This collection of essays, stories, poetry, and fiction was gathered with an aim of learning from the Mi'kmaw people through their words, experiences, imagination, creativity, and perspectives. Their writings demonstrate Mi'kmaw people's resilience under the suffering and humiliation of colonization as well as showcase Mi'kmaw talents. This work continues to show readers that Mi'kmaw knowledge and culture are current, dynamic, and gathering strength as contributions by academics, storytellers, and students build on Mi'kmaw teachings, voices, and visions.

Recognizing that "history" is a contested Eurocentric discipline, Mi'kmaq have understood their traditions in a different way, and this is a key theme within this set of readings. Mi'kmaw poets and their creative storytelling have also been instrumental in taking a moment in time and capturing it with a few poignant words. The late Rita Joe has led the way, inspiring a new generation of Mi'kmaw poets who continue to tell a new story for Mi'kmaq through poetry and creative writing. This collection can give only a glimpse of the poetry and other genres that circulate among Mi'kmaq.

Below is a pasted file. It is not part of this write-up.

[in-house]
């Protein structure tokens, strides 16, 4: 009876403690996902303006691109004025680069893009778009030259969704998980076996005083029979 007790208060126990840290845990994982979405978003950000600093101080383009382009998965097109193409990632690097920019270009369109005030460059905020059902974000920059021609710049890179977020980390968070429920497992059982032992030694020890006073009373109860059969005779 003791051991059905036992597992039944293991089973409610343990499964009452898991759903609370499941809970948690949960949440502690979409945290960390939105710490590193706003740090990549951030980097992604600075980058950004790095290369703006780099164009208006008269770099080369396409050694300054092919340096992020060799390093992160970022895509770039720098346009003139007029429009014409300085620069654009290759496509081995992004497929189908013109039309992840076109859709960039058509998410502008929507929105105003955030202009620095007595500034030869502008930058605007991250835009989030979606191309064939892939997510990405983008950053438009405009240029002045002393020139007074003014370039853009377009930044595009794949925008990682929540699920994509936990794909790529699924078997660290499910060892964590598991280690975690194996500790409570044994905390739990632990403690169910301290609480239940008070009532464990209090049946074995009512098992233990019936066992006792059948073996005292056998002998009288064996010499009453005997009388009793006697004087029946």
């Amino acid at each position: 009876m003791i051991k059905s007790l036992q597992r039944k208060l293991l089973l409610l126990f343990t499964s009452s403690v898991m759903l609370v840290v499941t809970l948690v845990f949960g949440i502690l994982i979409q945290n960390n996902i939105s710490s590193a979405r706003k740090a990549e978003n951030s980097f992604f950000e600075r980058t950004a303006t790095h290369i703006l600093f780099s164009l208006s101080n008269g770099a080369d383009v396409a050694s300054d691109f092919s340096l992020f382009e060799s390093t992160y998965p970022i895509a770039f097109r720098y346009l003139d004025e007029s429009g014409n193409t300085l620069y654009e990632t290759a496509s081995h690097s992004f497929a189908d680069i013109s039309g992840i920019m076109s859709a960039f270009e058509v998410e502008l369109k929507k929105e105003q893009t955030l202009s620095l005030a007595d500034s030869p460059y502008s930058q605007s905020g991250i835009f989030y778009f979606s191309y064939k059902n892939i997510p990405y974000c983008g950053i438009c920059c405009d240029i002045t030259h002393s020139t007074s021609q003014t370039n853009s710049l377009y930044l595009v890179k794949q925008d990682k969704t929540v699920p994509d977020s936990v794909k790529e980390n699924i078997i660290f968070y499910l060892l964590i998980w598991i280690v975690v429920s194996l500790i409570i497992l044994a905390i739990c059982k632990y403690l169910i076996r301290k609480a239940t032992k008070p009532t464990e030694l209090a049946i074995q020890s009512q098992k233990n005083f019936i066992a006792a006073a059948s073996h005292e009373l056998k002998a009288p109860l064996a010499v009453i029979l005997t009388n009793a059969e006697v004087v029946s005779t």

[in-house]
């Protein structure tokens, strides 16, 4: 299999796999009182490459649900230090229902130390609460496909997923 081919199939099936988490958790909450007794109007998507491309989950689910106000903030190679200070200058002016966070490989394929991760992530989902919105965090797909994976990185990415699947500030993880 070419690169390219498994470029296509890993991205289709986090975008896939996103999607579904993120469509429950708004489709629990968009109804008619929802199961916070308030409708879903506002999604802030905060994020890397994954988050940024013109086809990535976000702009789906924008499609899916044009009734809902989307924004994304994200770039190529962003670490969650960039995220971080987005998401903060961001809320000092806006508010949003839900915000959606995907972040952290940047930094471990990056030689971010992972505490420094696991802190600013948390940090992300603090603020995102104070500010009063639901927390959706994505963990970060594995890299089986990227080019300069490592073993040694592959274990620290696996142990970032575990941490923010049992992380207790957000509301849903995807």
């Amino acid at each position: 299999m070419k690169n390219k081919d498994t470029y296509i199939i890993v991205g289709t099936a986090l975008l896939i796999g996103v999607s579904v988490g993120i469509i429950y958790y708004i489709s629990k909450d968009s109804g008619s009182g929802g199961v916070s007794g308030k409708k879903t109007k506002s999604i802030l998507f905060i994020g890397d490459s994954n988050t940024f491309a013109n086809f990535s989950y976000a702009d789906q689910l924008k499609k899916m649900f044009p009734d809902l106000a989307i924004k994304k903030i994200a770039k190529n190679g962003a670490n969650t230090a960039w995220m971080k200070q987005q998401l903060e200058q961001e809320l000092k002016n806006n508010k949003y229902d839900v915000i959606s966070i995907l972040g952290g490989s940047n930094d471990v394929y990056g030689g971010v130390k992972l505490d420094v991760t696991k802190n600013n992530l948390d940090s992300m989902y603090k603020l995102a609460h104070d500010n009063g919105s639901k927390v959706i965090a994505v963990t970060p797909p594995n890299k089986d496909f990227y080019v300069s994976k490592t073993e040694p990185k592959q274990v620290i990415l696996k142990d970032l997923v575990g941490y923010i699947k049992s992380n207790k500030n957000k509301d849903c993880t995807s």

Mi'kmaw academics have analyzed the colonial experience of the Mi'kmaq in five periods. The first is precontact, which marks an indeterminate time before the late sixteenth century, which in turn marks the beginning of the second period, the contact period. The third period is the treaty diplomacy era (1630–1796), in which Mi'kmaq diplomats advocated for and negotiated treaties with European settlers and royalty. The treaty denial era (1800–1982) is the fourth period, marking a dark time in our experience, when Mi'kmaw people were denied the rights that they had negotiated and when they often were the target of assimilation policies aimed at destroying the Mi'kmaq culture, language, knowledge, and ways of life. The fifth period is the treaty recognition era (1982 to present day).